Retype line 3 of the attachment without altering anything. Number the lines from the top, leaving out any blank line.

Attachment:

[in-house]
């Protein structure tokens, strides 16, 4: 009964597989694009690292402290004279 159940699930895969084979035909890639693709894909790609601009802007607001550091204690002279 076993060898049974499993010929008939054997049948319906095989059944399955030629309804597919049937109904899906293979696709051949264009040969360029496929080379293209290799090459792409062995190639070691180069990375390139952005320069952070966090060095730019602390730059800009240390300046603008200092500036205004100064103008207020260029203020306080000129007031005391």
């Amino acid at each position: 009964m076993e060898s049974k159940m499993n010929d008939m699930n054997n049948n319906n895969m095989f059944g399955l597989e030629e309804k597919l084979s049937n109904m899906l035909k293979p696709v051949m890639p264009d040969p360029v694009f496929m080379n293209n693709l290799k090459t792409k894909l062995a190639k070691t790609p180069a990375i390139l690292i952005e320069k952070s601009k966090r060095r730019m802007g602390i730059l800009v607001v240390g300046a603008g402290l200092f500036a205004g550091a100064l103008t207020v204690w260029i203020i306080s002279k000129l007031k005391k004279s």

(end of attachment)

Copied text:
């Amino acid at each position: 009964m076993e060898s049974k159940m499993n010929d008939m699930n054997n049948n319906n895969m095989f059944g399955l597989e030629e309804k597919l084979s049937n109904m899906l035909k293979p696709v051949m890639p264009d040969p360029v694009f496929m080379n293209n693709l290799k090459t792409k894909l062995a190639k070691t790609p180069a990375i390139l690292i952005e320069k952070s601009k966090r060095r730019m802007g602390i730059l800009v607001v240390g300046a603008g402290l200092f500036a205004g550091a100064l103008t207020v204690w260029i203020i306080s002279k000129l007031k005391k004279s």